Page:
Sample Political Science Paper on The U.S. Budget

Developing the United States government’s national budget for a fiscal year starts with an in-depth analysis of the presidential budget. The U.S. government is likely to operate in deficit if it continues spending more than it earns (Whitman Cobb, 2020). As an advisor to the president tasked with recommending budget cuts of at least $300 billion, I would focus on three main areas: reducing aid to African countries and domestics programs, abolishing obsolete programs in the military making changes to existing taxes.

My first recommendation would be to reconsider the amount spent on outdated programs that have minimal impact on the people. I would advise reducing foreign aid to African countries by $17 billion, cutting domestic aid by $29 billion, and eliminating farm subsidies totaling $14 billion. Foreign aid to African countries hinders development and has no significant progress to beneficiaries (Lyons, 2014). Domestic programs, such as the Public Health Service Commission Corps and subsidies to farmers, are obsolete to the government.

I would recommend a reduction of funding to new military programs by $44 billion. The defense department should trade quantities for quality by investing in offensive cyber and space resilience (Marri et al., 2011, p. 206). It should end the “Star Wars” missile defense program and close the United States military bases in Europe and Asia, as these bases do not protect the homeland from attacks. These measures would reduce the army’s expenditure and the government’s spending.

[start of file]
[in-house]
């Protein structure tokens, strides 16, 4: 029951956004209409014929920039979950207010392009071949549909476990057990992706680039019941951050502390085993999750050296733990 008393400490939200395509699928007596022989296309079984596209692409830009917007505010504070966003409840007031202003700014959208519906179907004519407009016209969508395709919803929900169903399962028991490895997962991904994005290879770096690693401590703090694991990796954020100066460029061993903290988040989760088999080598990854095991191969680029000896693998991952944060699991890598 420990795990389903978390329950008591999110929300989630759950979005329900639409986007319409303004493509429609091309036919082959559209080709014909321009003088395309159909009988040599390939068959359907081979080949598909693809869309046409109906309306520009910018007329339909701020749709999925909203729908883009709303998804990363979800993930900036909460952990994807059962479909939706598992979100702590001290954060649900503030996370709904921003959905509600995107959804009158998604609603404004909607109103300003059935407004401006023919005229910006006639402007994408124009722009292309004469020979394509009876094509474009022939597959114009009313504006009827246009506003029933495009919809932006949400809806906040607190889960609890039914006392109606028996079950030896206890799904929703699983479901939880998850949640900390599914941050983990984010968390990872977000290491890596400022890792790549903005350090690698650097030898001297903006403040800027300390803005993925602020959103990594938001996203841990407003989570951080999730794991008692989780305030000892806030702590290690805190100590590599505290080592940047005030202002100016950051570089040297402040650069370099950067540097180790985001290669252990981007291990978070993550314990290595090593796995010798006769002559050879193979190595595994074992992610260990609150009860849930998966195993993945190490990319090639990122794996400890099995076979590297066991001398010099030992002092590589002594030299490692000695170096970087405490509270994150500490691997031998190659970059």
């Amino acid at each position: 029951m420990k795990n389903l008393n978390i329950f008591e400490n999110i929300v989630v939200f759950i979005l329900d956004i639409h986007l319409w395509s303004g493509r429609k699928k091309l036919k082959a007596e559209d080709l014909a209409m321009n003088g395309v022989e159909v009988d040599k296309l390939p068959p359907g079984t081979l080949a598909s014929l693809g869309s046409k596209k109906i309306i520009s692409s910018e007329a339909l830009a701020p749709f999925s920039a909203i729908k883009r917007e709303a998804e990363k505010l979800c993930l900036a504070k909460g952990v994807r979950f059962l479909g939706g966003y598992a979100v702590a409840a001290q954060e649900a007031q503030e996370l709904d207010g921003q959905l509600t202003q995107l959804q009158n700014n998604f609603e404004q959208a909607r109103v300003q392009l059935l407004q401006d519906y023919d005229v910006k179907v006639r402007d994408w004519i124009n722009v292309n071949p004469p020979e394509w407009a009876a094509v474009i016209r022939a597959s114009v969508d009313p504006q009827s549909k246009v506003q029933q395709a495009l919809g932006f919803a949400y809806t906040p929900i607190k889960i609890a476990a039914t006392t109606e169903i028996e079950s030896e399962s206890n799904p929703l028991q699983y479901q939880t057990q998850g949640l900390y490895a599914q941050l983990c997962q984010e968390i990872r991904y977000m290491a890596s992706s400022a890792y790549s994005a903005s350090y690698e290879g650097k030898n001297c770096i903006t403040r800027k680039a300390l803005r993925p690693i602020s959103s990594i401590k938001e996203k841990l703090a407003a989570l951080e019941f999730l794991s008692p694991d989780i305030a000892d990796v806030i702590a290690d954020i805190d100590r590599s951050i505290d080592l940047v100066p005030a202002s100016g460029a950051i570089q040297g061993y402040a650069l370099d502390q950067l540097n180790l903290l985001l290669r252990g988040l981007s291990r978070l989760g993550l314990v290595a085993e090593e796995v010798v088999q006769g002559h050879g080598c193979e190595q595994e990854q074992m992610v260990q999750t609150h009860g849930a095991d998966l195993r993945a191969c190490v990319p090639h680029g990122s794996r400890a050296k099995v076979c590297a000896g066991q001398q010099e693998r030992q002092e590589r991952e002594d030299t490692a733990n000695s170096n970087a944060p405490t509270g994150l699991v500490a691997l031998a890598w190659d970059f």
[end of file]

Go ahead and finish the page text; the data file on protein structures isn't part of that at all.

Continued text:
Finally, I would return estate taxes to Clinton-era levels and end tax cuts for income below $250,000 a year, totaling $222 billion. Consequently, the estates’ value will increase by $7 million per couple and $3.5 million per person (Burman et al., 2017, p.112). The gap between the poor and the rich would be reduced by raising taxes on wealthy Americans.

In conclusion, if the president considers all three recommendations, the total budget cut will be $326 billion, saving the United States’ economy.



Burman, L., Toder, E., Berger, D., & Rohaly, J. (2017). Economic and distributional effects

of tax expenditure limits. The Economics of Tax Policy, 109-144.

Lyons, J. (2014, 13). Foreign aid is hurting, not helping sub-Saharan Africa. Le Journal

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Marri, A., Ahn, M., Crocco, M., Grolnick, M., Gaudelli, W., & Walker, E. (2011). Teaching the Federal Budget, National Debt, and Budget Deficit: Findings from High School Teachers. The Social Studies, 102(5), 204-210.

Whitman Cobb, W. N. (2020). Political science today (1st ed.). Washington, DC: Sage, CQ